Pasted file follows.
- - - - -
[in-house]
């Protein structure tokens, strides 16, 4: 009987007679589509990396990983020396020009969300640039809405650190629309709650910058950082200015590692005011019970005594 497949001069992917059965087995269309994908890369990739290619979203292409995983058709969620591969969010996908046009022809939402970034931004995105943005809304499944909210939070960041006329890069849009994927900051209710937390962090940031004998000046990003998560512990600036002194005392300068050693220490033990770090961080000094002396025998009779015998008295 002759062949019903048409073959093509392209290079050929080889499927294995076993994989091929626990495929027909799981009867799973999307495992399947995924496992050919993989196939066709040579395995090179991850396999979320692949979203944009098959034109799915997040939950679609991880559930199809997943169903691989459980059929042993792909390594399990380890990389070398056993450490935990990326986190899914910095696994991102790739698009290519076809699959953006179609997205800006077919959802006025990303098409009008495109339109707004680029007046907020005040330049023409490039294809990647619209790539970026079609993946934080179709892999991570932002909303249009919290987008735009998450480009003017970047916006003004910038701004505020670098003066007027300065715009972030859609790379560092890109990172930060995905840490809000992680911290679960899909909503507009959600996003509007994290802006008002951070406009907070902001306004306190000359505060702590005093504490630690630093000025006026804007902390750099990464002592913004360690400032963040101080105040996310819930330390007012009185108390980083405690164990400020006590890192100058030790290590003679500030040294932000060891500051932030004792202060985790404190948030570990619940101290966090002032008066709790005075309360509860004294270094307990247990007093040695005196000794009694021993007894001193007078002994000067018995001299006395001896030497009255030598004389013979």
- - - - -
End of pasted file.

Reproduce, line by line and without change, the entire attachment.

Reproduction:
[in-house]
């Protein structure tokens, strides 16, 4: 009987007679589509990396990983020396020009969300640039809405650190629309709650910058950082200015590692005011019970005594 497949001069992917059965087995269309994908890369990739290619979203292409995983058709969620591969969010996908046009022809939402970034931004995105943005809304499944909210939070960041006329890069849009994927900051209710937390962090940031004998000046990003998560512990600036002194005392300068050693220490033990770090961080000094002396025998009779015998008295 002759062949019903048409073959093509392209290079050929080889499927294995076993994989091929626990495929027909799981009867799973999307495992399947995924496992050919993989196939066709040579395995090179991850396999979320692949979203944009098959034109799915997040939950679609991880559930199809997943169903691989459980059929042993792909390594399990380890990389070398056993450490935990990326986190899914910095696994991102790739698009290519076809699959953006179609997205800006077919959802006025990303098409009008495109339109707004680029007046907020005040330049023409490039294809990647619209790539970026079609993946934080179709892999991570932002909303249009919290987008735009998450480009003017970047916006003004910038701004505020670098003066007027300065715009972030859609790379560092890109990172930060995905840490809000992680911290679960899909909503507009959600996003509007994290802006008002951070406009907070902001306004306190000359505060702590005093504490630690630093000025006026804007902390750099990464002592913004360690400032963040101080105040996310819930330390007012009185108390980083405690164990400020006590890192100058030790290590003679500030040294932000060891500051932030004792202060985790404190948030570990619940101290966090002032008066709790005075309360509860004294270094307990247990007093040695005196000794009694021993007894001193007078002994000067018995001299006395001896030497009255030598004389013979």